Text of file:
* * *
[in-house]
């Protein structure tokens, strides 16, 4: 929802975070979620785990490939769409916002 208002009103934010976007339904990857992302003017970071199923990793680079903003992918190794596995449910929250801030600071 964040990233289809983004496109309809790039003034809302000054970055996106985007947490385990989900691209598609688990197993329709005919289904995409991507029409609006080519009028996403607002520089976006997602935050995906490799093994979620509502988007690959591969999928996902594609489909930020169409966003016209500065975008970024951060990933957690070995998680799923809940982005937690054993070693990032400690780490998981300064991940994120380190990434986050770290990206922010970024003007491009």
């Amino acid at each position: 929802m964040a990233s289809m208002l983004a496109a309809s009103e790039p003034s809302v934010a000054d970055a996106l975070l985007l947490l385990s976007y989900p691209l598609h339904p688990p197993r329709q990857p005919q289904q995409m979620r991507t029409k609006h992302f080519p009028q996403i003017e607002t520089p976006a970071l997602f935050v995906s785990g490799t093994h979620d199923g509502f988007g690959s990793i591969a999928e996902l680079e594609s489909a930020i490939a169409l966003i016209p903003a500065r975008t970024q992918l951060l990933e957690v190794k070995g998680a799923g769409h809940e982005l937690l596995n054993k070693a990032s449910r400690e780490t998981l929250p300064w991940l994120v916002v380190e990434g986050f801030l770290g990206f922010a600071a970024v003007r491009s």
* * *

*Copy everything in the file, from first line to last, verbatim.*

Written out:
[in-house]
């Protein structure tokens, strides 16, 4: 929802975070979620785990490939769409916002 208002009103934010976007339904990857992302003017970071199923990793680079903003992918190794596995449910929250801030600071 964040990233289809983004496109309809790039003034809302000054970055996106985007947490385990989900691209598609688990197993329709005919289904995409991507029409609006080519009028996403607002520089976006997602935050995906490799093994979620509502988007690959591969999928996902594609489909930020169409966003016209500065975008970024951060990933957690070995998680799923809940982005937690054993070693990032400690780490998981300064991940994120380190990434986050770290990206922010970024003007491009």
């Amino acid at each position: 929802m964040a990233s289809m208002l983004a496109a309809s009103e790039p003034s809302v934010a000054d970055a996106l975070l985007l947490l385990s976007y989900p691209l598609h339904p688990p197993r329709q990857p005919q289904q995409m979620r991507t029409k609006h992302f080519p009028q996403i003017e607002t520089p976006a970071l997602f935050v995906s785990g490799t093994h979620d199923g509502f988007g690959s990793i591969a999928e996902l680079e594609s489909a930020i490939a169409l966003i016209p903003a500065r975008t970024q992918l951060l990933e957690v190794k070995g998680a799923g769409h809940e982005l937690l596995n054993k070693a990032s449910r400690e780490t998981l929250p300064w991940l994120v916002v380190e990434g986050f801030l770290g990206f922010a600071a970024v003007r491009s």